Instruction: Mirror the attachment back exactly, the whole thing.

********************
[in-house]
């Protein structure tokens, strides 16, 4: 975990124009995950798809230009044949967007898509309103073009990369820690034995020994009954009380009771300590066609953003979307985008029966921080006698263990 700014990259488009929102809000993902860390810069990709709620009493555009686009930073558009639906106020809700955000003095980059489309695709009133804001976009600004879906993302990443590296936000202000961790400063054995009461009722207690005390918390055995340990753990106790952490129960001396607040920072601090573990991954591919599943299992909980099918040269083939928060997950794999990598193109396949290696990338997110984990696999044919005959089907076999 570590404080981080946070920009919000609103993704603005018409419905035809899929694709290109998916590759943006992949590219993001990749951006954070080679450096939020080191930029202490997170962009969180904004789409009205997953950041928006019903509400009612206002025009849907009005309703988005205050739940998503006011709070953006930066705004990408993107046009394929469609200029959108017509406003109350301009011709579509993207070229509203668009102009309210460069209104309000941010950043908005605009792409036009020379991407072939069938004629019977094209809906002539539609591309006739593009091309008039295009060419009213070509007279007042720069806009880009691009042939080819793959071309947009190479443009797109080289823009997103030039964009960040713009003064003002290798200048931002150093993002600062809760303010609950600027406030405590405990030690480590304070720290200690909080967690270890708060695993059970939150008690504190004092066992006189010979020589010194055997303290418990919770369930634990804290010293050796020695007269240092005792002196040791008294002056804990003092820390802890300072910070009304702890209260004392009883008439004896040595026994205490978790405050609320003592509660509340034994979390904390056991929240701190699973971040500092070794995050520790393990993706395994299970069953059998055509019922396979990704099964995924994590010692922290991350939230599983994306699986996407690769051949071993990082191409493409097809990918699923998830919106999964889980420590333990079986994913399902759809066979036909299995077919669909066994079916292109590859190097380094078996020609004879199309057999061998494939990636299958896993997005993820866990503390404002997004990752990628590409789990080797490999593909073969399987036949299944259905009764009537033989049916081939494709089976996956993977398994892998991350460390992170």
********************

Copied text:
[in-house]
């Protein structure tokens, strides 16, 4: 975990124009995950798809230009044949967007898509309103073009990369820690034995020994009954009380009771300590066609953003979307985008029966921080006698263990 700014990259488009929102809000993902860390810069990709709620009493555009686009930073558009639906106020809700955000003095980059489309695709009133804001976009600004879906993302990443590296936000202000961790400063054995009461009722207690005390918390055995340990753990106790952490129960001396607040920072601090573990991954591919599943299992909980099918040269083939928060997950794999990598193109396949290696990338997110984990696999044919005959089907076999 570590404080981080946070920009919000609103993704603005018409419905035809899929694709290109998916590759943006992949590219993001990749951006954070080679450096939020080191930029202490997170962009969180904004789409009205997953950041928006019903509400009612206002025009849907009005309703988005205050739940998503006011709070953006930066705004990408993107046009394929469609200029959108017509406003109350301009011709579509993207070229509203668009102009309210460069209104309000941010950043908005605009792409036009020379991407072939069938004629019977094209809906002539539609591309006739593009091309008039295009060419009213070509007279007042720069806009880009691009042939080819793959071309947009190479443009797109080289823009997103030039964009960040713009003064003002290798200048931002150093993002600062809760303010609950600027406030405590405990030690480590304070720290200690909080967690270890708060695993059970939150008690504190004092066992006189010979020589010194055997303290418990919770369930634990804290010293050796020695007269240092005792002196040791008294002056804990003092820390802890300072910070009304702890209260004392009883008439004896040595026994205490978790405050609320003592509660509340034994979390904390056991929240701190699973971040500092070794995050520790393990993706395994299970069953059998055509019922396979990704099964995924994590010692922290991350939230599983994306699986996407690769051949071993990082191409493409097809990918699923998830919106999964889980420590333990079986994913399902759809066979036909299995077919669909066994079916292109590859190097380094078996020609004879199309057999061998494939990636299958896993997005993820866990503390404002997004990752990628590409789990080797490999593909073969399987036949299944259905009764009537033989049916081939494709089976996956993977398994892998991350460390992170």